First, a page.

Jeff Downs, Tasktop Technologies
Wed, 06/10/2015 - 4:15pm

“Going agile” at a fifty-person startup is easy; at a 5,000 person ISV it’s impressive; and in a Fortune 500 company it’s often a nightmare. At large scale, the sheer number of legacy systems, stakeholder specific tools, and governance processes can turn even a simple agile deployment into a water-scrum-fall abomination. The ability to scale agile is critical for any size organization aspiring to remain competitive in a software-driven economy. Jeff Downs leads a discussion about being agile by keeping the focus on people—rather than processes and tools—through integration. Jeff introduces several tool-agnostic integration patterns, including defect unification, agile orchestration, and supply chain integration, which are critical to any organization trying to succeed with large scale agile. Learn how these integration patterns lead to an integrated agile tool suite that breaks down the barriers between teams, puts your people in a position to continuously collaborate, and enables a scaled agile initiative.

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AW11 Agile in Government and Highly Regulated Settings
Suzanne Miller, Software Engineering Institute
Wed, 06/10/2015 - 4:15pm

Since 2009, the Software Engineering Institute (SEI) has been researching the adoption and application of agile and lean methods and principles in US government and other highly regulated settings (e.g., finance, healthcare) with regulatory constraints on their development lifecycles. At first, there were few of these organizations practicing agile; six years later the interest level in agile approaches to software (and systems, in some cases) development has increased tremendously. Suzanne Miller shares how agile affects areas such as management and governance, contracting, security, measurement, testing, and systems engineering. Suzanne provides insights into the constraints government organizations and regulated industries typically face when adopting agile principles, notes how changes in the regulatory environment are affecting those adopting agile, and shares both adoption risks and some of the strategies organizations are employing to address them.

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AT4 Let’s Talk Agile: Crucial Conversations with Executives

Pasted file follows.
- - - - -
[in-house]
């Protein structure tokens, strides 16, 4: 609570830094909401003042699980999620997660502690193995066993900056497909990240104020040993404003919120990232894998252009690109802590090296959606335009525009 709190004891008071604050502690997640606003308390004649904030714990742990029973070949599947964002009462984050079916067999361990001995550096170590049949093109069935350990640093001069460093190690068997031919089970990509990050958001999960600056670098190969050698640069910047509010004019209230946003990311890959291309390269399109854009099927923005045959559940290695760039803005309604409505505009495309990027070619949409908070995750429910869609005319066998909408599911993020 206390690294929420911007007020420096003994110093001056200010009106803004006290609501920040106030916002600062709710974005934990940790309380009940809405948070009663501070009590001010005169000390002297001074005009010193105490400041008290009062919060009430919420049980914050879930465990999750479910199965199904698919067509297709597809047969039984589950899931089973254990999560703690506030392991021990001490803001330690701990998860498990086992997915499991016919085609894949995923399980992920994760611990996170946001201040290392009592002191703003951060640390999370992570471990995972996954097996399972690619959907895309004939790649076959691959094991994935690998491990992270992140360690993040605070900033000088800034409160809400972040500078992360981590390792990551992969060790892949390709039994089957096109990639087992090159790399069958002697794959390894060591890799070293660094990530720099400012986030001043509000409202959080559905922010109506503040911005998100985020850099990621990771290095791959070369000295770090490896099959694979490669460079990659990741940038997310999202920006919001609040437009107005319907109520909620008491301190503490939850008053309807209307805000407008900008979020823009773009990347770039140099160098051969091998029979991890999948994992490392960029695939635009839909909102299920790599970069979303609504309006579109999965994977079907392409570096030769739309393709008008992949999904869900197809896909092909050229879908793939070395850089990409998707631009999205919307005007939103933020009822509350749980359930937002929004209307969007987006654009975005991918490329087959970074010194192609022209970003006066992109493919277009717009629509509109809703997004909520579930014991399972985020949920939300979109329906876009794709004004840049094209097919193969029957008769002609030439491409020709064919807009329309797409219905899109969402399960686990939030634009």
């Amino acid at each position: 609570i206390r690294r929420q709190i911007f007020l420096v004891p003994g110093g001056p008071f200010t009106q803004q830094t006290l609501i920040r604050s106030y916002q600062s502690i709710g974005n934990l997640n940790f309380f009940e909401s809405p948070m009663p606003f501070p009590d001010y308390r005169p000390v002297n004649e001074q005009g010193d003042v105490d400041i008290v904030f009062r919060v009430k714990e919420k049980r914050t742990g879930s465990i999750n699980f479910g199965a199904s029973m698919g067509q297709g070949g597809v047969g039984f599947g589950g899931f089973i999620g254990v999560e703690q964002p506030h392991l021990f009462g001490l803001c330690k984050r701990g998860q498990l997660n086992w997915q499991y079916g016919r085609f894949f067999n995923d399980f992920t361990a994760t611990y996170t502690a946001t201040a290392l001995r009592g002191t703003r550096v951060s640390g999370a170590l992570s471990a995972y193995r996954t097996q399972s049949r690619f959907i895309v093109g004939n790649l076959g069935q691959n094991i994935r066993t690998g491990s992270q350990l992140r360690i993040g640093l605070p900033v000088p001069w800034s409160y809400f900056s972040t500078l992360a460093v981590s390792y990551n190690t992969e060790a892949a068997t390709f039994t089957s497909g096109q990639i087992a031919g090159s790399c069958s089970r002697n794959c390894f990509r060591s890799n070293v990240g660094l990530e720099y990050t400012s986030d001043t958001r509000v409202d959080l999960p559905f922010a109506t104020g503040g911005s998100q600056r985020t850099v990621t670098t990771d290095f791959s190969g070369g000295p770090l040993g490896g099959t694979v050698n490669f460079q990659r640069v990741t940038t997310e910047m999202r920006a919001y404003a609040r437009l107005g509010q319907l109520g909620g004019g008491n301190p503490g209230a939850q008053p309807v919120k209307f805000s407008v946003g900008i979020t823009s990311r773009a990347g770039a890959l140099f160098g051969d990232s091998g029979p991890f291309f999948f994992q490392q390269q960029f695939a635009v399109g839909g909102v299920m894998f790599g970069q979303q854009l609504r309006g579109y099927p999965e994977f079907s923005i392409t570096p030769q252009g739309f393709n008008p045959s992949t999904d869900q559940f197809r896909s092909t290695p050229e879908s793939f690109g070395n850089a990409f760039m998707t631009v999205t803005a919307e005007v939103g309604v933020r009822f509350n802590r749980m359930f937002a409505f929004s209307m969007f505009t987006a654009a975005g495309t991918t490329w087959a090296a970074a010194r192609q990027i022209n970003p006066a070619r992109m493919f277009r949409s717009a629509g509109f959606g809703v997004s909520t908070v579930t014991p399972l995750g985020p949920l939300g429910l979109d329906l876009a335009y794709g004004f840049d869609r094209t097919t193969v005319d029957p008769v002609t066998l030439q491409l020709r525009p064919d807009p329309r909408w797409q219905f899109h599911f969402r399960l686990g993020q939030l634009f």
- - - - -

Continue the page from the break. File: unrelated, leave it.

Bob Hartman, Agile For All
Thu, 06/11/2015 - 11:30am

Does speaking to your company’s management or executives about agile scare you half to death? If so, you aren’t alone. Bob Hartman explains the most common scenarios that trigger these fears. An interactive exercise using these scenarios gives you a baseline of insights into the causes of the fear or anxiety we experience in these situations. Bob uses these insights to help you understand the basic skills necessary to effectively communicate with people in positions of authority. He explores the importance of having empathy, understanding motivation, and using basic negotiation skills in the context of having meaningful conversations. In addition, he shares several common communication methods that fall flat when speaking to executives. Bob concludes with an exercise to ensure everyone leaves with the critical understanding of both the positive techniques to use and the negative techniques to avoid during these difficult conversations.

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AT11 Building Agile Teams in a Global Environment
Betsy Kauffman, Agile Pi
Oscar Rodriquez, Agile Pi
Thu, 06/11/2015 - 3:00pm

Many organizations use teams spread worldwide to develop valuable business applications. These organizations expect the teams to work as one harmonious unit without missing a beat—or should we say, a story point. A few organizations do it well; many not so well. Betsy Kauffman and Oscar Rodriquez share their experiences in working with globally distributed teams, discussing team models implemented in many organizations. They discuss how to transition from a model that may not be optimal (developers onshore and testing offshore) to a model where teams work together to deliver high quality working software regardless of their location. Along the way, explore “non-negotiables” and sustainable software engineering practices, i.e., DevOps and managing/maintaining solid team health, needed for building strong teams. Leave with a set of guiding principles you can implement day one that encompass agile leadership qualities, common sprint cadences, and “rules” to build strong successful teams.